A series of transport – van, plane, bus, high-speed catamaran and taxi – brought me safely to the island of Koh Pha Ngan in the Gulf of Thailand. Koh Pha Ngan is Thailand’s fifth largest island and the birth place of the Full Moon Party. No one knows how the Full Moon Party started exactly. It’s rumored to have been a going away party in the late eighties and it just stuck. In high season, 30,00o people flock to the island for the all night rager that happens each month on the – you guessed it – full moon. Multiple sound systems, Thai island boys spinning poi (helloooooooo!), clubs selling “special” mushroom shakes, fire jump roping and bat shit crazy tourists swarm the island for the big blow out. It truly is an international dance party with loads of Europeans, Israelis and Aussies. Not too many Americans interestingly enough. I might even say it’s Thailand’s version of Burning Man minus the art, cleanliness, and sophisticated beats. I don’t mean to sound snobbish but the “ounce, ounce” here can be repetitive and annoying.
The party was a spectacle for sure. Go-go dancers, drunken farang, fireworks, $5.00 island buckets full of booze and straws, and neon body paint. I thoroughly enjoyed myself. Perhaps because it reminded me of that crazy experiment that happens each August in the Nevada desert; perhaps because I felt at home. I’m most fascinated by the Thai islanders because they have a completely different vibe than the Thais in the city or village. They are tattooed, pierced, tribal and beautiful. I found myself enamored with them.
Little did we know, our hotel, the Drop In Club Resort and Spa, was the place to be on the peninsula of Haad Rin. Every day at 3 p.m. the pool deck threw a “foam” party which meant bumpin’ beats and suds galore. One big fat group bubble bath and perhaps the craziest shit I’ve seen so far. One day I was at the beach by myself enjoying the tranquility and I saw something floating in the air. At first I thought it was birds then I saw that it was suds. I wondered what the hell it was and where it was coming from. I soon got my answer. I can’t imagine the soap is good for the environment yet alone the impact of 30,000 partiers on the beach throwing glass bottles on the sand and pissing in the ocean.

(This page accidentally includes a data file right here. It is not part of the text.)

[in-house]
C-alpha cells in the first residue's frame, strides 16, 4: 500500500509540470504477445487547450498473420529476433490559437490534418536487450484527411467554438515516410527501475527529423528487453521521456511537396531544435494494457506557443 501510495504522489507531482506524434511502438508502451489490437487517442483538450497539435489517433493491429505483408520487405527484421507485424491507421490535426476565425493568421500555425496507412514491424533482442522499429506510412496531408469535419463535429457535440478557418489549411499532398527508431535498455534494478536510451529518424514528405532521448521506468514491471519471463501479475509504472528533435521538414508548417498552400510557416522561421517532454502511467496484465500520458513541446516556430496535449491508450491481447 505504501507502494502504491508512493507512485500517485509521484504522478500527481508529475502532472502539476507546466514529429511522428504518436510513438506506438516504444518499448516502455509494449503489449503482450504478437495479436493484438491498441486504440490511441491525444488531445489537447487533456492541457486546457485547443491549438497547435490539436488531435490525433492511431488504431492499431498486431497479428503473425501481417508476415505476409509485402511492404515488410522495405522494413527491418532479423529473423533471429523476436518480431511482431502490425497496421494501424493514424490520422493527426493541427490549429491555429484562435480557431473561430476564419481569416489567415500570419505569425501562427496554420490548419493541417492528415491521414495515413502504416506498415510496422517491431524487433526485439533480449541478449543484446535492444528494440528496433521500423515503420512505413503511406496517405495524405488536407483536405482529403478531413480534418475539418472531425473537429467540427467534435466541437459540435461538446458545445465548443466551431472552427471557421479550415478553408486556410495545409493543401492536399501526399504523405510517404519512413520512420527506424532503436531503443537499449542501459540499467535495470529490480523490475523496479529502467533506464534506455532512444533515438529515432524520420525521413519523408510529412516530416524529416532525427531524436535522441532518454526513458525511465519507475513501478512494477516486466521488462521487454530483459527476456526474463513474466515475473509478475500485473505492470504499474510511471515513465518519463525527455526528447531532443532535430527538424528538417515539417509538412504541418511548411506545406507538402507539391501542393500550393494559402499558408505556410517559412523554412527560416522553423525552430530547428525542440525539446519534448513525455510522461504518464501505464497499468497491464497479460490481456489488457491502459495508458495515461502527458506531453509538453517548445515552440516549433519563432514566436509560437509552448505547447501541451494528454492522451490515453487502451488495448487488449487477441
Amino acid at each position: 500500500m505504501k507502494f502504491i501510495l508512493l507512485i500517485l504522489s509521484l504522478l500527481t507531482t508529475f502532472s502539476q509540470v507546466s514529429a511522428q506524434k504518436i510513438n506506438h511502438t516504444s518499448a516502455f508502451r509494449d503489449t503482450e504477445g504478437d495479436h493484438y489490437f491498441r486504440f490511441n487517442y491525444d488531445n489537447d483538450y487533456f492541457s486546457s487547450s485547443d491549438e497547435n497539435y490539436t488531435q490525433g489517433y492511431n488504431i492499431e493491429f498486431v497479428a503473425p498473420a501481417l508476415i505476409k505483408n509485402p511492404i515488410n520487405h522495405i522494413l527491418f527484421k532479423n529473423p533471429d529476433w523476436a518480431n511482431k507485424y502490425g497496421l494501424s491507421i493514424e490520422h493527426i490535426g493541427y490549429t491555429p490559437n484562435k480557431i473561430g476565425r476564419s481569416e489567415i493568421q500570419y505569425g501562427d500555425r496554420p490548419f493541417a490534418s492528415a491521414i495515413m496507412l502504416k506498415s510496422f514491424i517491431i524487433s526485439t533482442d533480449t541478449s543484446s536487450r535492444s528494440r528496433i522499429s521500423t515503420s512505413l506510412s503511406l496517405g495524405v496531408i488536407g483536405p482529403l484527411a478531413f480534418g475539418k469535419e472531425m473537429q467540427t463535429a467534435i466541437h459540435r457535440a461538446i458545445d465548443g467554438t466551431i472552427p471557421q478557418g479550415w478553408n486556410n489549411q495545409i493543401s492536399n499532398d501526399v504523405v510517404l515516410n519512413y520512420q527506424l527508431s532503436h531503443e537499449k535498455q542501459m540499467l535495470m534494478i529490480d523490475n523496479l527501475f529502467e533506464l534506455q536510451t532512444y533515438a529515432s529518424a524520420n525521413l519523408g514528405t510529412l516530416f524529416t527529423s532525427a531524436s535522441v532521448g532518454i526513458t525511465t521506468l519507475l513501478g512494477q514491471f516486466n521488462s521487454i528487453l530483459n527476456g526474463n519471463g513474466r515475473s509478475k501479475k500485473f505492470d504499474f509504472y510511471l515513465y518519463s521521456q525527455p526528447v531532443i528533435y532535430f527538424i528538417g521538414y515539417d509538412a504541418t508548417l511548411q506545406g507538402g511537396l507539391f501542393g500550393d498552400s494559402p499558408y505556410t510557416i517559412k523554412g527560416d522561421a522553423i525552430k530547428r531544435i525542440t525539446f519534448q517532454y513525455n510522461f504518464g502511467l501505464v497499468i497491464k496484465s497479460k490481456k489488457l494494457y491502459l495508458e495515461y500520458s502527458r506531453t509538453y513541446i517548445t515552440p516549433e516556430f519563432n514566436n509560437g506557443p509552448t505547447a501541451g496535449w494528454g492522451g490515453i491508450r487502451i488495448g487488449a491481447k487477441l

The beaches of Koh Pha Ngan are amazing. “Ngan” means sand bar and there are many. The water in the gulf is seagreen and warm. In this heat, it is heaven to my Montana blood. The sand is smooth and soft. You can rent boats, go diving, snorkeling, water skiing, etc. Most of the island is undeveloped, dense jungle. There are elephants, monkeys, coconut and rubber trees, and more exotic fruit than I’ve ever seen or tasted, mangosteens being my favorite so far. The island is home to 12,000 permanent residents. Some historians believe it was first populated by the sea gypsies, or chao leh in Thai. I’m completely fascinated with this ethnic group of water dwellers. I’ve read there are only 6,000 sea gypsies still in existence and that commercial modern life is a threatening their extinction.